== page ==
It’s no surprise that better security is the most important aspect of today’s WLANs. Older WLANs used a 40- or 64-bit encryption called Wireless Encryption Protocol (WEP). These signals were encrypted with a key code that was 40 or 64 bits long. To break into the transmission, a hacker simply had to find the correct code by using a program that repeatedly tried key numbers until access was granted. This was made even easier by the fact that WEP limited the number of possible keys.
Introduced in 2002, Wi-Fi Protected Access (WPA), a more advanced version of encryption, provided 128-bit encryption and changed the key code at intervals during the transmission. So by the time a hacker broke the code, it had already changed.
The latest advance is the 802.11i security standard, also known as WPA2. This standard complies with the Federal Government’s Advanced Encryption Standard (AES) and provides robust 256-bit encryption. WPA2 closes the back door weaknesses of previous systems and is a real blessing to government facilities previously unable to use wireless because of security restrictions.
There are many benefits to 802.11a and 802.11g, the new WLAN technology. Of the two, 802.11g appears to be the overall winner. It has better range, penetrates more effectively through walls and floors, and works on older 802.11b networks (although they are slightly slower than dedicated 802.11b-only cards). This means facility managers can start buying the latest technology cards in anticipation of upgrading to 802.11g.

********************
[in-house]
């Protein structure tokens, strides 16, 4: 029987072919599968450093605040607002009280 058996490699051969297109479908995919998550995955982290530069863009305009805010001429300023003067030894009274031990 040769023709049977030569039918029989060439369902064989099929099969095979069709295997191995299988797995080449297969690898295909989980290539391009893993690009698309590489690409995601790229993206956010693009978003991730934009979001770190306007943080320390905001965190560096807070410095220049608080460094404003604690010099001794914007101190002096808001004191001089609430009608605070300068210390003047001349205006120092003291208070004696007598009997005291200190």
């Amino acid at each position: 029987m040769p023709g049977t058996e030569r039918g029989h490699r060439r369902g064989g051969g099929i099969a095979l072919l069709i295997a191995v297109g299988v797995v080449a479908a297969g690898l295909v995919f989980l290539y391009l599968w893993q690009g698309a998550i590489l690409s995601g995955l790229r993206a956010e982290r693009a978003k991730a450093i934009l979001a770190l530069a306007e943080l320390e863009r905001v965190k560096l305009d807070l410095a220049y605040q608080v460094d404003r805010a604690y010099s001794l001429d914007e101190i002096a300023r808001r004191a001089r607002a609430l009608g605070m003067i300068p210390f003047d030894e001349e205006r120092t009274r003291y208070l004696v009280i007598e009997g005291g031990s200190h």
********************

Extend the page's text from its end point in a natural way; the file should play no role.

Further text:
Speed is another major benefit of both systems, since they communicate at up to 54 Megabytes per second (a significant jump from the 11 Megabyte per second transmission rate attributed to 802.11b). Encryption, re-transmission, and other technical issues actually slow the rate to less than half that speed, but even with this adjustment, the increase means that all kinds of new uses are available. Today’s WLANs can accommodate large file transfers, audio, and even high quality video for wireless video surveillance cameras.
Keep in mind that increased speed comes at a price: more antennas are needed, because the coverage area radius for the new technology is less than that of 802.11b. There are many new antennas that can solve this problem by focusing signals precisely where they are needed. Direction units can focus coverage in a cone-shaped beam or other specific shapes, allowing facility managers to cover areas selectively without broadcasting beyond the desired area.
By bringing an end to the nightmare of security leaks, the next generation of WLANs offers a bright future. With more options and speeds as high as 200 Megabytes per second, these products will encourage facility managers to fall in love with wireless once again.
Condon, a Facility Technologist and former facility manager, is a contributing author for BOMI Institute’s revised Technologies in Facility Management textbook. He works for System Development Integration, a Chicago, IL-based firm committed to improving the performance, quality, and reliability of client business through technology.